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Women's rights at work - sisters are doing it for themselves

Women's rights at work - sisters are doing it for themselves

With issues of sexual harassment, unequal pay, a lack of flexible working and even the shoes we wear, women still face inequality at work. For International Women’s Day I am looking at some of the issues for women at work in 2018 and how unions successfully tackle these problems.

Unions use a mix of the law, collective bargaining and campaigning to achieve equality. And there are many positive examples of sisters doing it for themselves!

‘Nine to Five’

A constant issue in my case load over the past few years has been the lack of flexibility by employers to enable women to cope with child and elder care. While many employers say they offer flexible working, the reality is very different.

One recent example is Prospect member Ann Downie, who had worked part-time for many years as a senior HR officer. When her employers decided they needed a full-time HR officer, Ann was dismissed because she was unable to work full time due to childcare responsibilities. Prospect brought claims of unfair dismissal and sex discrimination.

The tribunal ruled in Ann’s favour and ordered compensation and reinstatement. The employer refused to reinstate her and we are currently awaiting the final remedy judgment.

Women ‘just want equal funds’

Prospect has brought many cases challenging inequality in pay. Most recently, we took an equal pay claim for 76 members in the Met Office. After 18 months of litigation and a breakthrough judgment in favour of the women, we negotiated a new pay system for all staff and additional compensation for the 76. The landmark deal will see the gender pay gap reduce to less than 1% and give significant pay rises for most of the workforce.

Yet when women raise the issue of equal pay, they can face further discrimination. Amy Arnold, a Prospect member working for UK Power Networks, raised complaints about not getting equal pay.  She then applied for a promotion, but the job was given to a less experienced male colleague. Prospect supported her in a successful sex discrimination claim to the Employment Tribunal.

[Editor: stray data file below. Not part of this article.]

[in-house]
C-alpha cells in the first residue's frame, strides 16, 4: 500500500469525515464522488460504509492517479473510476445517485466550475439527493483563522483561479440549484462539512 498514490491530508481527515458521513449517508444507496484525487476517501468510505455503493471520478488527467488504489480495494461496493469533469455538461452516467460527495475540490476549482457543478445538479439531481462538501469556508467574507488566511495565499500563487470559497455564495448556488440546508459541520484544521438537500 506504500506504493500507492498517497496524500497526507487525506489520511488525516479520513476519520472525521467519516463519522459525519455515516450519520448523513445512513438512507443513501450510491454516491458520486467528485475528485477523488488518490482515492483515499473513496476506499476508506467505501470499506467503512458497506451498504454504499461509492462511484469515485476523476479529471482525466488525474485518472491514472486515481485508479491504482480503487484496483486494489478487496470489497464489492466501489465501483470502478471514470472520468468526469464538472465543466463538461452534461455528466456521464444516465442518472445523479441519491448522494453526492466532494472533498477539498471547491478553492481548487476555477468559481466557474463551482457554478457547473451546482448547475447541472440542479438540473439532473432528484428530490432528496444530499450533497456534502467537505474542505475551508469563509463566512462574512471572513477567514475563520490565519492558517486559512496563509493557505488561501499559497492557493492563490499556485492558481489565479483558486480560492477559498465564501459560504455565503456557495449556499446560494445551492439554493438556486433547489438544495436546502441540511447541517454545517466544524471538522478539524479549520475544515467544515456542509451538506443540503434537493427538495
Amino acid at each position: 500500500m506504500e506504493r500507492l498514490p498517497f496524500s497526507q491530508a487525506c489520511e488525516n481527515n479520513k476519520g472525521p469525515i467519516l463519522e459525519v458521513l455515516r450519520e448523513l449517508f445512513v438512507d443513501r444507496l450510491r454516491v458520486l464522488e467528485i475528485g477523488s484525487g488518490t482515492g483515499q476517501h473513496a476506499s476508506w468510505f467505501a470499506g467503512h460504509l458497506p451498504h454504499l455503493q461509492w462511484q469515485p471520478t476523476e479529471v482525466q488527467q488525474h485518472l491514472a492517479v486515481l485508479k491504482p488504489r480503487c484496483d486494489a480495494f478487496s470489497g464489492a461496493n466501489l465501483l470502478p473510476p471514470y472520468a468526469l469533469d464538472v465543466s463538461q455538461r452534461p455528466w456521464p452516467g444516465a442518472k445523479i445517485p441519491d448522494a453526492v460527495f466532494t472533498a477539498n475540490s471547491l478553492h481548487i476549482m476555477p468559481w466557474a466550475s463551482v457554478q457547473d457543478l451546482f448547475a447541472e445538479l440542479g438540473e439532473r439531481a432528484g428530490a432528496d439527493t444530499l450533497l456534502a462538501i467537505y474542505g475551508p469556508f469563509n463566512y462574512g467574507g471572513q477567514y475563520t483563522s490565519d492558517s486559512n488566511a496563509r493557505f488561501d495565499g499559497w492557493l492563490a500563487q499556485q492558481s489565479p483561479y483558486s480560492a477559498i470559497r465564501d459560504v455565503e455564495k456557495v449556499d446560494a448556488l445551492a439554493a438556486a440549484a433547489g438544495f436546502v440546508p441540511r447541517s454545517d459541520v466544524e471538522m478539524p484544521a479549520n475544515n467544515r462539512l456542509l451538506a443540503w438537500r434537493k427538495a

The tribunal found Amy had been victimised for raising pay complaints and the failure to promote her was discriminatory. They stated: “The claimant was clearly perceived as a thorn in their side and when the job vacancy came about she clearly was not going to be preferred under any circumstances.”

‘In these shoes? I don’t think so!’

Work dress codes hit the headlines when Nicola Thorpe, working as a temporary receptionist, was sent home because she refused to wear high heels. The case prompted a parliamentary inquiry and recommendations last year. The research showed that some employers were insisting on high heels, obligatory make-up and even tights of no more than 20 denier.

But it’s not just dress codes that cause problems. A Prospect survey found that many employers fail to make provision for appropriate personal protective equipment (PPE) for women. Women face difficulties with ill-fitting PPE, including jackets, gloves and trousers, causing discomfort and putting their safety at risk.

‘Step into my office, baby’

With many recent high-profile examples, including the recent President’s Club scandal, sexual harassment has been thrown into the media spotlight. This has shown how prevalent harassment is and has also highlighted the inadequacies of the law.

We sadly see a number of cases of women members facing harassment in their workplace. Prospect reps support women in challenging this behavior and we will pursue legal cases when necessary. 

Prospect is reviewing its workplace guidance on sexual harassment, to provide practical and legal support for branches, reps and members. We are asking members to contact us with their experiences and views on challenging this.


Many of our existing rights derive from European directives. Particularly for women workers, much of our equality and maternity legislation is underpinned by EU law and many judgments from the European Courts have strengthened those rights.

A key example is that on International Women’s Day in 2006 the European Court of Justice heard Prospect’s landmark equal pay case, Bernadette Cadman v Health & Safety Executive. This case created a very strong precedent for fighting further equal pay cases, and Prospect has brought 100s of further cases for members on the back of that one judgment.

There is real worry of a worsening position after Brexit. Prospect is committed to ensuring that all workers’ rights are maintained and that there is no reduction in our rights.

Women’s rights at work playlist

There aren’t too many songs about rights at work, but these ones strike a chord:

  • Sisters are doing it for themselves - Aretha Franklyn & Annie Lennox
  • Nine to five – Dolly Parton
  • Girls just want equal funds – Cyndi Lauper & James Corden (there really is an equal pay version of this pop standard)
  • In these shoes - Kirsty MacColl
  • Step into my office, baby - Belle & Sebastian
  • Mayhem – Imelda May
Marion Scovell

Marion Scovell


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